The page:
At stake, of course, is more than who gets the nice seats at the community church and gets to stick out their pinky whilst sipping expensive liquids. The Mormon sense of “Manifest Destiny” gave them the right—as the chosen, more civilized, more righteous people—to displace the pre-inhabitant savages. Vice versa and five decades later, American Manifest Destiny dictated that the forces of Anglo-Saxon, American civilization qualified its denizens to displace Mormon and Indian savages.
The Progressive, Assimilating Golden Calf [Back to TOC]
Another frequent Mormon bovine instantiation involved allusions to the Aaronic Golden Calf, most commonly representing greed or idolatry.  The application to Mormonism was hardly unique; golden calves showed up in many places (see two cartoons). A fairly typical assessment of “the reverend guides and directors of the Mormon people” claimed that “as usual with their class in all ages and countries, these men are inveterate worshipers of the golden calf. They bow before it, it fills their imaginations, and concentrate their desires.”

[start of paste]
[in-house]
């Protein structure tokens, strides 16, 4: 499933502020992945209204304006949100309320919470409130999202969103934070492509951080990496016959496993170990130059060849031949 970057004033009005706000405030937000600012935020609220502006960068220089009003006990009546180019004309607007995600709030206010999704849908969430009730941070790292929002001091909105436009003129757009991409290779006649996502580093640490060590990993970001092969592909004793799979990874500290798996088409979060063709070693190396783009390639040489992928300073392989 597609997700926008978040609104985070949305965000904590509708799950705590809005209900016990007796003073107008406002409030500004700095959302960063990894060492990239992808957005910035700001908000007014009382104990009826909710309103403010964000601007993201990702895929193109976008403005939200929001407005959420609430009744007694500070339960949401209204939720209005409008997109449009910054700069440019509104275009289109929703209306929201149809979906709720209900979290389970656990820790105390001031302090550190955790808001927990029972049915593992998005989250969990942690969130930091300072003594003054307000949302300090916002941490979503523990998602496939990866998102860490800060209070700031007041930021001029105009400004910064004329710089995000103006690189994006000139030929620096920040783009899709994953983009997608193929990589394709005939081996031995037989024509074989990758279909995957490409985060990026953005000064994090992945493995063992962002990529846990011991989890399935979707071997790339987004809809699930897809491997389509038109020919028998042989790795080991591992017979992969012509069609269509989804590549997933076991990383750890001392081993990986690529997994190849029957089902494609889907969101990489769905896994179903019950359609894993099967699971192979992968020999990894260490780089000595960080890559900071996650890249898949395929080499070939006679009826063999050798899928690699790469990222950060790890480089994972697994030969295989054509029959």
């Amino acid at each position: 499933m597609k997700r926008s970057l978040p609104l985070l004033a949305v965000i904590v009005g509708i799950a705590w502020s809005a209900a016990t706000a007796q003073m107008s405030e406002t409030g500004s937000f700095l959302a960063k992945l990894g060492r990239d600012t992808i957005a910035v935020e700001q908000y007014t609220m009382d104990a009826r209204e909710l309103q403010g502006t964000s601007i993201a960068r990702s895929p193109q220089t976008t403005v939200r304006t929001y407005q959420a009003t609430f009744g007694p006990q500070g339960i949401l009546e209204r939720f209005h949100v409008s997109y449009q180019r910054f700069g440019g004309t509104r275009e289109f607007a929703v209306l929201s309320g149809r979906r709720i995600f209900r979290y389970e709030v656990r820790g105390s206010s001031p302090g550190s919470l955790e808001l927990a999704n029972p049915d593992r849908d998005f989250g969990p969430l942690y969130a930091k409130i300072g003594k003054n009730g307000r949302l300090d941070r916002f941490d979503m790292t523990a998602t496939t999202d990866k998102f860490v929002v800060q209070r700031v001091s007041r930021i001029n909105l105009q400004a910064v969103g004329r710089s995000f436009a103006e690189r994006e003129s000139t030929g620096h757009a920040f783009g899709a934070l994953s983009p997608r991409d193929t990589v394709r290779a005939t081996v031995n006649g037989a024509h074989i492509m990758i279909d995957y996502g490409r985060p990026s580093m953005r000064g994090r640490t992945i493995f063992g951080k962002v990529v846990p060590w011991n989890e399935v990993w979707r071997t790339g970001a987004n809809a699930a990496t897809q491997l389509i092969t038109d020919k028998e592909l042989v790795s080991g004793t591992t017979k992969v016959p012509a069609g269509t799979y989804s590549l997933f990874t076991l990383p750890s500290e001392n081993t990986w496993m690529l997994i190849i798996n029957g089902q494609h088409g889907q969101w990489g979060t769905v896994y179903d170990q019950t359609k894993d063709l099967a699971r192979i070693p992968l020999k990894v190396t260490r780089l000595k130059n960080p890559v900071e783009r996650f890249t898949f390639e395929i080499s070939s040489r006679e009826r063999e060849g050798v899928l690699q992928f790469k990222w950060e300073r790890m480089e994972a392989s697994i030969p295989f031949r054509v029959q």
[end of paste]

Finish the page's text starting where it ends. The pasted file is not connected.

Accusations of idolatrous greed could, however, point in other directions:
It is true we have within our borders Mormonism, and Mahometanism, and even Buddhism…. But these are mere barnacles sticking to the great body politic. They are no part of American civilization. …But… if we are ever to be a great nation hereafter, the protesting, puritanic Christianity of progress must keep the lead…. It will naturally rise over all paganisms because it is better. But there is one idolatry that makes it tremble already—the Moloch of selfishness. Men again dance round the Golden Calf.” 
Mormons took up this line with enthusiasm: “To-day many of the ministers…preac[h] for filthy lucre, not righteousness. These have bowed down to the golden calf.”  Priestcraft and selfishness were, of course, not new accusations in sectarian tussling and Mormons gave and took many such swipes in their first century (and since). However, as Progressive sentiments built momentum near the end of the nineteenth century, the stakes raised. Sectarians could co-opt the popular critique of modern greed and use it against their rivals.
The consequences of such strategies and trends varied for Mormonism. On the one hand, Mormon economic and political power had grown considerably. Even though Mormon centralization began to weaken, increased Mormon population and prosperity led to an overall increase in Mormonism’s temporal power—especially in comparison to many of the “mainstream” churches. Thus, Mormonism found itself relatively more vulnerable to profit-based criticism. Extensive church involvement in business trusts, such as the Utah-Idaho Sugar Company, did not help in this regard.